Despite considerable variation in the structures and strategies of imperial rule across time and space, the authors demonstrate that the endurance of empires often hinged on their success in managing the inclusion of diverse populations into the polity while maintaining (or in some cases constructing) distinctions among them -- a process Frederick Cooper describes in his 2005 book Colonialism in Question as balancing "the poles of incorporation and differentiation."1 The varied methods by which empires employed "the politics of difference" are a central concern of Empires in World History. While in some cases this involved a recognition of the diversity of peoples within the empire and how this diversity could be used to suit imperial objectives (such as in the use of indigenous intermediaries), in others difference was employed to draw a rigid line between elite insiders and "barbarian" outsiders. The authors suggest that by taking a longer view of empires and the colonial relations they produced, and by broadening the geographical frame beyond European empires, a more flexible repertoire of colonial difference emerges--one that complicates the self/other, black/white, colonizer/colonized binaries so common in studies of European colonialism in the nineteenth and twentieth centuries. Yet in this way the novelty of their approach to "difference" is perhaps a bit overstated. It seems to discount the work of post-colonial scholars who have for a long time pointed to the enduring import of "difference" in the colonial project while at the same time eschewing interpretive binaries in favor of a more complicated understanding of colonial roles and relations.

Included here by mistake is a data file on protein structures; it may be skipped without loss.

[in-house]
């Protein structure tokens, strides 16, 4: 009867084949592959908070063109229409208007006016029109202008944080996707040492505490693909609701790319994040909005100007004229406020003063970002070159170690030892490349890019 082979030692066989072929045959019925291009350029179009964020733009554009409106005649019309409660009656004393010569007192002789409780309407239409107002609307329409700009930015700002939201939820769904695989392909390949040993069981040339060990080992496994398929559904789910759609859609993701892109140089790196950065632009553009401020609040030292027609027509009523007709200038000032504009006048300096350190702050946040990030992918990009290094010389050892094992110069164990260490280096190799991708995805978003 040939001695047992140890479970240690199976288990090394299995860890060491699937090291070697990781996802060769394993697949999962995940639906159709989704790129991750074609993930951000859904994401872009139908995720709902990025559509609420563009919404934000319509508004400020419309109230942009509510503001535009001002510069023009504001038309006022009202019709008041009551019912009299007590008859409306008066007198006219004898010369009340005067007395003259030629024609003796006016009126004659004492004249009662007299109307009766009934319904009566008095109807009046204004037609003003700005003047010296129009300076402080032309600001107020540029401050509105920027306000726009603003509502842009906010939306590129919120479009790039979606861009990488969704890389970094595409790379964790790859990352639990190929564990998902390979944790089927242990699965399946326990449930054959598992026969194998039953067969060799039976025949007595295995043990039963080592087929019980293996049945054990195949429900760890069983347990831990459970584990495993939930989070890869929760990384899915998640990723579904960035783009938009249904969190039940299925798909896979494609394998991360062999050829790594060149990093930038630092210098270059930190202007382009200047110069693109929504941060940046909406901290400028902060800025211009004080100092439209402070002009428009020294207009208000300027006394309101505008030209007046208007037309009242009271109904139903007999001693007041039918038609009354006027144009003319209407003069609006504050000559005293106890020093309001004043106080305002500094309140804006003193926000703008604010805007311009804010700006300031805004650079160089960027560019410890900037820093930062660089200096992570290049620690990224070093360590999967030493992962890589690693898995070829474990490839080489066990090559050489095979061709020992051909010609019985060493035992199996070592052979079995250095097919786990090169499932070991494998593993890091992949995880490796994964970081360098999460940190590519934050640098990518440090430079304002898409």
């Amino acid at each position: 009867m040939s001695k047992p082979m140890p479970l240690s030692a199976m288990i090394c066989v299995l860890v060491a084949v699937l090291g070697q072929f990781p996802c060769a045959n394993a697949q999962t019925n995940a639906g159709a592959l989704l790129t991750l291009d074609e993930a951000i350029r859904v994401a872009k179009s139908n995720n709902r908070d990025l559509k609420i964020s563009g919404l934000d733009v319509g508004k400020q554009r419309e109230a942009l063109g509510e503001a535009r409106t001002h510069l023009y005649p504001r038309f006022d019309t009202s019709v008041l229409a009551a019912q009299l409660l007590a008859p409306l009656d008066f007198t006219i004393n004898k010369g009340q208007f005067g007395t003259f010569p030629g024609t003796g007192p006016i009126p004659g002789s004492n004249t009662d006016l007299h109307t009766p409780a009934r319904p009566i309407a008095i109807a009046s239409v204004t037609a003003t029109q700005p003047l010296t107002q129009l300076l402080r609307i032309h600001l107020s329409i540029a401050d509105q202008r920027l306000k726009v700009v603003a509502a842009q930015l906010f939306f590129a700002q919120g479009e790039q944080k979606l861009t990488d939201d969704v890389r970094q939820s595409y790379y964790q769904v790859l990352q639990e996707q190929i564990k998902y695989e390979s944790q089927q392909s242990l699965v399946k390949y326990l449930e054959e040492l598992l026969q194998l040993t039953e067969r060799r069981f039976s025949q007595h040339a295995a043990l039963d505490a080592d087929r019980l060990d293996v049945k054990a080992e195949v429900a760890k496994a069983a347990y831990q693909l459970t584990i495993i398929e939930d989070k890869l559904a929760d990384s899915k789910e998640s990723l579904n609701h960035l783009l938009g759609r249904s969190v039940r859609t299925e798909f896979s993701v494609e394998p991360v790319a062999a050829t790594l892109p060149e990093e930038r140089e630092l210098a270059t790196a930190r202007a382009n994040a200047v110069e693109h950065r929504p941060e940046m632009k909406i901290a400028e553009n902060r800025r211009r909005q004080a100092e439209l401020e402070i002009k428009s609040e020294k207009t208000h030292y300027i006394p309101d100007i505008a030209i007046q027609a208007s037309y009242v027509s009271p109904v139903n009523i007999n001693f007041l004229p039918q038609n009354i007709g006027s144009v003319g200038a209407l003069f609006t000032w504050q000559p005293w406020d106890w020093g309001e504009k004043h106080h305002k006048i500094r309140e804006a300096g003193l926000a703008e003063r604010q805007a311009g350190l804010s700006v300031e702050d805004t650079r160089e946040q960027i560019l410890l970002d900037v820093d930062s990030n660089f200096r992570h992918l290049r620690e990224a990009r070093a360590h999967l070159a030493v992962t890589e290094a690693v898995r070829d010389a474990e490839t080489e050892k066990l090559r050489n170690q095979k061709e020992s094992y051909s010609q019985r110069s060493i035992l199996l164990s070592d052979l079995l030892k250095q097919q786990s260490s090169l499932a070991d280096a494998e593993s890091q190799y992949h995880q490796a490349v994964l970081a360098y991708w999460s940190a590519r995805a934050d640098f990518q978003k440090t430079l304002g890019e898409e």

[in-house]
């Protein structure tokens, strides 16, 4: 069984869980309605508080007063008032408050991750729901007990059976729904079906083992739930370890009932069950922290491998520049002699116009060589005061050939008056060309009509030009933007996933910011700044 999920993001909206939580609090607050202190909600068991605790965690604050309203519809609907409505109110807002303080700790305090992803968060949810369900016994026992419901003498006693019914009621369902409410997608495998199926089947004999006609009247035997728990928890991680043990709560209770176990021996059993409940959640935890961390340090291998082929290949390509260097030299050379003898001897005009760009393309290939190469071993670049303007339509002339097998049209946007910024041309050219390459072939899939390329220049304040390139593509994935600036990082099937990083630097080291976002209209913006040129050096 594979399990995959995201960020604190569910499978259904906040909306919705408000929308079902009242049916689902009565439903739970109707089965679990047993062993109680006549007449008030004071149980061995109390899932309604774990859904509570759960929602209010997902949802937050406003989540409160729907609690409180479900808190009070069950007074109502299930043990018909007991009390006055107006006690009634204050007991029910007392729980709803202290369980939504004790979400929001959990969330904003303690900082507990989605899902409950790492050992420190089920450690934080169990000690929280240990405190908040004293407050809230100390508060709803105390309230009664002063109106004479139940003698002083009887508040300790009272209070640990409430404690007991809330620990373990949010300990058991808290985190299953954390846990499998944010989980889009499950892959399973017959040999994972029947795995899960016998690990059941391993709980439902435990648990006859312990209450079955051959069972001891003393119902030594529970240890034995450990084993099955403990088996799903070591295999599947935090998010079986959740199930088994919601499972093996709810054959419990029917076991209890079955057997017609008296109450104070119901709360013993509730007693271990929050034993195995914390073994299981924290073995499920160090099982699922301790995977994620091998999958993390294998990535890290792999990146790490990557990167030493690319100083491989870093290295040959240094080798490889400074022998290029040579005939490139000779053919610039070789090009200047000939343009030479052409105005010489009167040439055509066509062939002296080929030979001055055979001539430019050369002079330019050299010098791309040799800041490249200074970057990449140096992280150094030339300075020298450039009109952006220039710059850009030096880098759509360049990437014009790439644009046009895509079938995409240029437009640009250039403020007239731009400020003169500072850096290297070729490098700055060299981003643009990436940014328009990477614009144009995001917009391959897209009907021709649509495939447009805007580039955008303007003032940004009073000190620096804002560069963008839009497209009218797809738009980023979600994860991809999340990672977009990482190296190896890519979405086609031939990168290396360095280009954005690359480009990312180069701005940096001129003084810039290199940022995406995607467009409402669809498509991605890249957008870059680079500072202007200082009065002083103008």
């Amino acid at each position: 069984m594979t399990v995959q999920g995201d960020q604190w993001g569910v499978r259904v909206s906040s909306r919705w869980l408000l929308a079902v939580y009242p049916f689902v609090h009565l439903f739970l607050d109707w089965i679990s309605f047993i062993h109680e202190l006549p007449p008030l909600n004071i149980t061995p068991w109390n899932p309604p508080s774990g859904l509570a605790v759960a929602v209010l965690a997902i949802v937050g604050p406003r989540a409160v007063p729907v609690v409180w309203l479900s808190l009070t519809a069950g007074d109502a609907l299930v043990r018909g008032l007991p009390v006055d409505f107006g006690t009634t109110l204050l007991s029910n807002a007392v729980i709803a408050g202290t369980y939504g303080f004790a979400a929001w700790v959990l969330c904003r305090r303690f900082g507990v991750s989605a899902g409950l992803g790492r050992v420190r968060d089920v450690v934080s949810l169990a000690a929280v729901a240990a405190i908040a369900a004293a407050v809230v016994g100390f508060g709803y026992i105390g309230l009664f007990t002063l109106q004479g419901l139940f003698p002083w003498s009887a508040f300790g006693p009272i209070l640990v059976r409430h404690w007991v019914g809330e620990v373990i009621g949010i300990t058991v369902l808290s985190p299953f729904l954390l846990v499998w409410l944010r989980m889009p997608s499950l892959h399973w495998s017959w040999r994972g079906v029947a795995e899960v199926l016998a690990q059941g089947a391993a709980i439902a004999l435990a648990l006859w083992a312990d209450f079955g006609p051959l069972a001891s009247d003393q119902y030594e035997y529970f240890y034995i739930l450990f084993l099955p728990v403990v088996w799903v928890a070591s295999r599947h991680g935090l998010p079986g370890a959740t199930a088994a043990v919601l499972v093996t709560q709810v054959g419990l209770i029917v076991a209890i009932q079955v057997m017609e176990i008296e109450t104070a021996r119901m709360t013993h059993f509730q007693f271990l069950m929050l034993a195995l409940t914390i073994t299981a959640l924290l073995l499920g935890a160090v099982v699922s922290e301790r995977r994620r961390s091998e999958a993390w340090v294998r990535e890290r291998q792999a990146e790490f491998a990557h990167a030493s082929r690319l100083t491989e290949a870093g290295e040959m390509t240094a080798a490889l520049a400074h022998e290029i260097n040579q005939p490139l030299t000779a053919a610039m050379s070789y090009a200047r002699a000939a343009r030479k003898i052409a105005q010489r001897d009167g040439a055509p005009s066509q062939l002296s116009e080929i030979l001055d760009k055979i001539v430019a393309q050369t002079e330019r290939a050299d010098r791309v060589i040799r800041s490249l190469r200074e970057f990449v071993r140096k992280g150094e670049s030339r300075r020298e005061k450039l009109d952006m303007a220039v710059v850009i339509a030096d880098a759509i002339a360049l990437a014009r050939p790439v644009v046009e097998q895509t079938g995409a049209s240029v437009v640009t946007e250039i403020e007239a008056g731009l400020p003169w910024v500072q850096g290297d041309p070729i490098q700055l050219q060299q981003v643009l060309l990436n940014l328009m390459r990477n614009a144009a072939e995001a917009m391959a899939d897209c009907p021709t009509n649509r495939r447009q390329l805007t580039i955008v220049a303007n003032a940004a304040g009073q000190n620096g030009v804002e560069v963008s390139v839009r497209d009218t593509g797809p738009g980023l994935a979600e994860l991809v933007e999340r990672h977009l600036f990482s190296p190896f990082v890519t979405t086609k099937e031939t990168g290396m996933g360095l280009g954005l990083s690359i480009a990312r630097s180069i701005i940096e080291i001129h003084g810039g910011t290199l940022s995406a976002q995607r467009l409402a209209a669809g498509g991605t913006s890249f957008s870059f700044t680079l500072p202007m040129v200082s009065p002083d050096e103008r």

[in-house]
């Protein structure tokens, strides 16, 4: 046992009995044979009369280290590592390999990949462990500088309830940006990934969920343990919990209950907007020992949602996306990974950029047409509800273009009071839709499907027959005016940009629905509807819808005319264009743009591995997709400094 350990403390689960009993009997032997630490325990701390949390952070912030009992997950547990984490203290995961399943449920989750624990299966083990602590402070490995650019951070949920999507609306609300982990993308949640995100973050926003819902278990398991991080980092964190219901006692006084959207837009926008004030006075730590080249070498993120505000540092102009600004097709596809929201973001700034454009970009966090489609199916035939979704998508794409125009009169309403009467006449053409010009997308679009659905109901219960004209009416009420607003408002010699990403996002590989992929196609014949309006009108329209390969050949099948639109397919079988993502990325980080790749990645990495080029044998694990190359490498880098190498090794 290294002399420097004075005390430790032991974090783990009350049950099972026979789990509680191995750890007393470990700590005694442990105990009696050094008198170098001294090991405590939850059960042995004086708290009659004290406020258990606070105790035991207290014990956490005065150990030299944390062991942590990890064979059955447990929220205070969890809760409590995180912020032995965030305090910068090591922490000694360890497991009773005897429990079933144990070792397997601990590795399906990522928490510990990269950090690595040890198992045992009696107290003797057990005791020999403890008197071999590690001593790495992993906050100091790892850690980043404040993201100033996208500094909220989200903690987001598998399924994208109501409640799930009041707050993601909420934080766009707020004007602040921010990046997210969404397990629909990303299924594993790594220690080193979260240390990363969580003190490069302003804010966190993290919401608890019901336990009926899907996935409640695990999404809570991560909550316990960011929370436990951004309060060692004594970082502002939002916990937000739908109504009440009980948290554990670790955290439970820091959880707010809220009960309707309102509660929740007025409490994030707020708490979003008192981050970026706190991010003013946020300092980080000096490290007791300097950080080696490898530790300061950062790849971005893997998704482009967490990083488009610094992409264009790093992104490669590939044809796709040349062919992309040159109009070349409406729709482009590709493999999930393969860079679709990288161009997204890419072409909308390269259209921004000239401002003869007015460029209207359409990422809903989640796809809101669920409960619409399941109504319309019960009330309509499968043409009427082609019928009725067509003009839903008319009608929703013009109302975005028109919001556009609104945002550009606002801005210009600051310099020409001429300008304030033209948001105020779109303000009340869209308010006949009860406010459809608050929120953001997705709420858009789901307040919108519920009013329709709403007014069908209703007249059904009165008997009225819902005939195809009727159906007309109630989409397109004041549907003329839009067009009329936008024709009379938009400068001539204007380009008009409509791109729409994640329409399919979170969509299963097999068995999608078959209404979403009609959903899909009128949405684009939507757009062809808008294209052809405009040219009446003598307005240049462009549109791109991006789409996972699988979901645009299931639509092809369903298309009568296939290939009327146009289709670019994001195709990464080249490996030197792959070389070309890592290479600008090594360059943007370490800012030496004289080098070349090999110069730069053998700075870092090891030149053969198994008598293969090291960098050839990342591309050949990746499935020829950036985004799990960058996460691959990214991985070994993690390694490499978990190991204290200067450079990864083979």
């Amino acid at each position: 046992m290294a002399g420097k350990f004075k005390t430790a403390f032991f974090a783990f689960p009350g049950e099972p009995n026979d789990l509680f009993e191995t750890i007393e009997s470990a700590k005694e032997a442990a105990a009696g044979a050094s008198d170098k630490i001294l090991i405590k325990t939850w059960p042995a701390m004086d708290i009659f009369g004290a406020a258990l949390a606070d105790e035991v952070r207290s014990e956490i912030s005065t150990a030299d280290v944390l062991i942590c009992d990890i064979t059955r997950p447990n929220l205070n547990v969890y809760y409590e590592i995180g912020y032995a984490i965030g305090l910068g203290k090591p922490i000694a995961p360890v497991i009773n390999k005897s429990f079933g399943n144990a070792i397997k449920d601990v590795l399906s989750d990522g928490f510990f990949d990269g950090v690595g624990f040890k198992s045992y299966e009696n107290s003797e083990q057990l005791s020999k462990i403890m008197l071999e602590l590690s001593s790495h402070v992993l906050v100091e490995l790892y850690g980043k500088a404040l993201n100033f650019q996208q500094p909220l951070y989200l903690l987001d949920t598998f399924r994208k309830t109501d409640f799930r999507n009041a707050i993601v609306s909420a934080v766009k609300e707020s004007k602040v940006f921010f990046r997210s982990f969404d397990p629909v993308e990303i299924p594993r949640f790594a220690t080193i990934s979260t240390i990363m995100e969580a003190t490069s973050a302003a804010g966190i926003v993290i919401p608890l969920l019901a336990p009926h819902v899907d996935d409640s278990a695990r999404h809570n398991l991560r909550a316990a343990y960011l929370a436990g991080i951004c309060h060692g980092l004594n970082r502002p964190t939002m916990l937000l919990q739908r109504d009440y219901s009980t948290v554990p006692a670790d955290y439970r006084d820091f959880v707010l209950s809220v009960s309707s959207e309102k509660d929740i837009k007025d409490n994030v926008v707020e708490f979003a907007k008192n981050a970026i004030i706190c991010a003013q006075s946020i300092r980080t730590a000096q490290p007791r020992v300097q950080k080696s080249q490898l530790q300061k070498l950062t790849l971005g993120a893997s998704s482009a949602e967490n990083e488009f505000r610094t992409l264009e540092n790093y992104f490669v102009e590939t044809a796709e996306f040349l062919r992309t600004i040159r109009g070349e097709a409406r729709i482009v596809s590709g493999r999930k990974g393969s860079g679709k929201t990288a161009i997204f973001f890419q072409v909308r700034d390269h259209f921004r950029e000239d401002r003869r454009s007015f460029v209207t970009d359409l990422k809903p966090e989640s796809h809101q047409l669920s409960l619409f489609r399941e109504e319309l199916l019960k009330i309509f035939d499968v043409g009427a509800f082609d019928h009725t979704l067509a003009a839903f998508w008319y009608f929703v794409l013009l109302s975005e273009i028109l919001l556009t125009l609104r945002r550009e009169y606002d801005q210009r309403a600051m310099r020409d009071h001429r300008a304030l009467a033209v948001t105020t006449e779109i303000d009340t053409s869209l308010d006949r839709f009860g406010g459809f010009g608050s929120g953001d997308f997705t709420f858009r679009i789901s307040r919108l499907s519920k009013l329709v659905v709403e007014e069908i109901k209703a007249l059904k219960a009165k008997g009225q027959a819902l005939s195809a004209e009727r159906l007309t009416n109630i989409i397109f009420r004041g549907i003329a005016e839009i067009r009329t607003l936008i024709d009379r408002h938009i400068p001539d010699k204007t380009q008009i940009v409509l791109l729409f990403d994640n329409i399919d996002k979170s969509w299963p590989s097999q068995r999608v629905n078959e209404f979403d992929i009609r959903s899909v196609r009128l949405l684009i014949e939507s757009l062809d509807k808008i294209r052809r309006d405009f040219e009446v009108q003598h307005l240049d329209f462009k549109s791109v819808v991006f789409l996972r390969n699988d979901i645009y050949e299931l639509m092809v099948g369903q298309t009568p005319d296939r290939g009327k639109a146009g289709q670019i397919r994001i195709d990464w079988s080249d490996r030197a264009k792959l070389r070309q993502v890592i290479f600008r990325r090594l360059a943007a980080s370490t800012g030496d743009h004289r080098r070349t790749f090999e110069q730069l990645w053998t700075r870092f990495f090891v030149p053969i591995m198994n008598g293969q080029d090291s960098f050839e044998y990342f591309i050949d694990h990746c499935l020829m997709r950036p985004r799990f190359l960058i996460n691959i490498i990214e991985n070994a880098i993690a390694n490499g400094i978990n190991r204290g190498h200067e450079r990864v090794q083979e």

Empires in World History nonetheless provides fresh insight into the strategies of imperial rule that have sustained empires over time. It includes nearly eighty photos, illustrations and maps, an extensive index, and suggestions for further reading on each chapter. It will be a useful text for both undergraduate and graduate students, as well as general readers interested in imperial histories.

Paula Hastings is Assistant Professor of History at the University of Toronto, where she teaches courses in British imperial, World, and Canadian histories. She can be reached at



1 Frederick Cooper, Colonialism in Question: Theory, Knowledge, History (Berkeley: University of California Press, 2005), 154.



Home | List Journal Issues | Table of Contents
© 2013 by the Board of Trustees of the University of Illinois
Content in World History Connected is intended for personal, noncommercial use only. You may not reproduce, publish, distribute, transmit, participate in the transfer or sale of, modify, create derivative works from, display, or in any way exploit the World History Connected database in whole or in part without the written permission of the copyright holder.

Terms and Conditions of Use